Without Congressional Action, Critical Medical Research in Philadelphia Is Two Months Away from Enduring More Arbitrary Cuts that Will Harm Jobs, Hurt Region’s Economy

New Round of Sequester Cuts Slated for January, Casey Pushes for Congress to Prevent New Cuts, Roll Back Sequester / As Part of Agreement to End Shutdown, Lawmakers Set Up Bicameral, Bipartisan Conference Committee to Reach Budget Agreement in December / First Round of Cuts Sent Medical Researchers Overseas, Cost State Approximately $70M in Funds, Over 1,000 Jobs / Senator Casey Joined Experts Whose Lifesaving Research Could Be Harmed by New Sequester Cuts, Dean of Medical School

Without Congressional Action, Critical Medical Research in Philadelphia Is Two Months Away from Enduring More Arbitrary Cuts that Will Harm Jobs, Hurt Region’s Economy

Philadelphia, PA- With a new round of arbitrary sequester cuts to lifesaving medical research looming in January, U.S. Senator Bob Casey (D-PA) called on Congress to work to prevent these new cuts and roll back the sequester. Casey was joined by medical researchers who discussed the impact that these cuts have had on their work and the potential impact of additional cuts. In the fiscal year before the sequester, Philadelphia’s researchers received over $800 million in funding that supported over 20,000 jobs, but a new round of cuts could mean additional reductions in jobs and research. As part of an agreement to end the government shutdown, Congress put in place a conference committee to come up with a budget by December. This conference committee could keep in place or reverse the cuts to the National Institutes of Health (NIH).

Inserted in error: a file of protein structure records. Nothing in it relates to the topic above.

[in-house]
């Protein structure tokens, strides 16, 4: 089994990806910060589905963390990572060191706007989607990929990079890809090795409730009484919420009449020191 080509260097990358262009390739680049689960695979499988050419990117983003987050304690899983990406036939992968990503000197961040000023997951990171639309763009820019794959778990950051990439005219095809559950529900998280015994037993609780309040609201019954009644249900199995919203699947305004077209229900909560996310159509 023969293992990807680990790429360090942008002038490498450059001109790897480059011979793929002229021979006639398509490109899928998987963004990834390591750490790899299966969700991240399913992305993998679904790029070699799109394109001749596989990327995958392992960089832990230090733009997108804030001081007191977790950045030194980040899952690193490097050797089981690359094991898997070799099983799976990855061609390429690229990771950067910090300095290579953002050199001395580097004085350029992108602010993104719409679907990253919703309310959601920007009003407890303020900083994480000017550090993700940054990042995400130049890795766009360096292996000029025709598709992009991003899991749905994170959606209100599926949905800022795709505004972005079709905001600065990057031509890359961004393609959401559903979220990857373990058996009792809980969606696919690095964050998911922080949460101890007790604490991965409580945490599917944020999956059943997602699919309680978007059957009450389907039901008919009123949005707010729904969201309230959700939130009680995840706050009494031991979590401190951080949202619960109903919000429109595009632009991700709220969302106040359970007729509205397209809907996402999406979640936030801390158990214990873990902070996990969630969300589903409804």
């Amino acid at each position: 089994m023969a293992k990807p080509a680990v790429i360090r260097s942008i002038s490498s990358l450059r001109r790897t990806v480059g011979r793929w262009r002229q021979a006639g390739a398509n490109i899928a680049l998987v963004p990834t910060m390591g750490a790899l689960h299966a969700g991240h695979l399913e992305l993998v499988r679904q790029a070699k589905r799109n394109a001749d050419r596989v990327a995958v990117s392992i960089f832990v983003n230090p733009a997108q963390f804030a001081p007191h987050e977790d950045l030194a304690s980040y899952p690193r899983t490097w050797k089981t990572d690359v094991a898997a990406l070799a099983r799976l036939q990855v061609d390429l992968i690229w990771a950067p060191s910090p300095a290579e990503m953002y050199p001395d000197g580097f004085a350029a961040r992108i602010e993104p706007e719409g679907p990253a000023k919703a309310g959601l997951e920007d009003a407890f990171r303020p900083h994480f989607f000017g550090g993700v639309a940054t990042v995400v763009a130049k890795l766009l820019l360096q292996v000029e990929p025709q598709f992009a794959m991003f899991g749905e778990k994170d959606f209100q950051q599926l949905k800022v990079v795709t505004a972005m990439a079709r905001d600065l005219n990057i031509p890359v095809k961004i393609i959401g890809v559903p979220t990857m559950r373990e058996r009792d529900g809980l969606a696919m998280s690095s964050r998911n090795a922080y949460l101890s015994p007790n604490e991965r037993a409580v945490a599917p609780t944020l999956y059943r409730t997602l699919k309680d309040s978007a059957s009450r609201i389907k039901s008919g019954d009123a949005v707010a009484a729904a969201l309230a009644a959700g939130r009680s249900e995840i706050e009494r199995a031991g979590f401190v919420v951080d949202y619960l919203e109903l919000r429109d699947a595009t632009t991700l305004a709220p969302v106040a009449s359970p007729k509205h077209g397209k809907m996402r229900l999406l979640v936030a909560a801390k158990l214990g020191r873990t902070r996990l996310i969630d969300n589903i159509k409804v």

“There are many reasons to invest in medical research, but the two most important reasons are: it saves lives, and it creates jobs,” said Senator Casey. “We simply cannot afford, from a public health or an economic standpoint, to ignore medical research.”

The NIH is our country’s premier institution for medical research.  NIH research has a significant economic impact, directly supporting hundreds of thousands of researchers, assistants and other lab and administrative staff, while indirectly supporting even more jobs in the fields of pharmaceutical and medical device research, development and manufacturing. 

In 2012, Pennsylvania researchers received $1,431,589,539 ($1.4 billion) in grants from the National Institutes of Health; the state is ranked 4th in the Nation for the number of grants awarded. This funding supported over 3,400 competitive grants to almost 100 Pennsylvania companies or universities; in turn, these grants supported thousands of jobs across the state – an estimated 2,500 in-state jobs and total employment impact of over 24,000 jobs.

Regional data below shows the impact that medical research has across the state.

Pennsylvania Funding in FY 2012 by Congressional District

Congressional District

Number of NIH Awards

Total Funding

1

367

$118,949,249.00

2

1,571

$673,976,803.00

4

2

$285,584.00

5

175

$57,886,011.00

6

30

$12,602,961.00

7

9

$2,441,356.00

8

15

$5,868,854.00

10

14

$5,279,822.00

11

1

$227,829.00

13

4

$864,606.00

14

1,159

$492,669,135.00

15

11

$3,208,605.00

16

5

$1,427,227.00

17

129

$55,901,497.00

Total

3,492

$1,431,589,539.00

Senator Casey has also previously written to Senate Appropriations Committee Chairman Barbara Mikulski and Ranking Member Richard Shelby asking for NIH funding to be maintained in the Fiscal Year 2014 budget.  The full text of Senator Casey’s letter can be found here.

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April Mellody 202-228-6367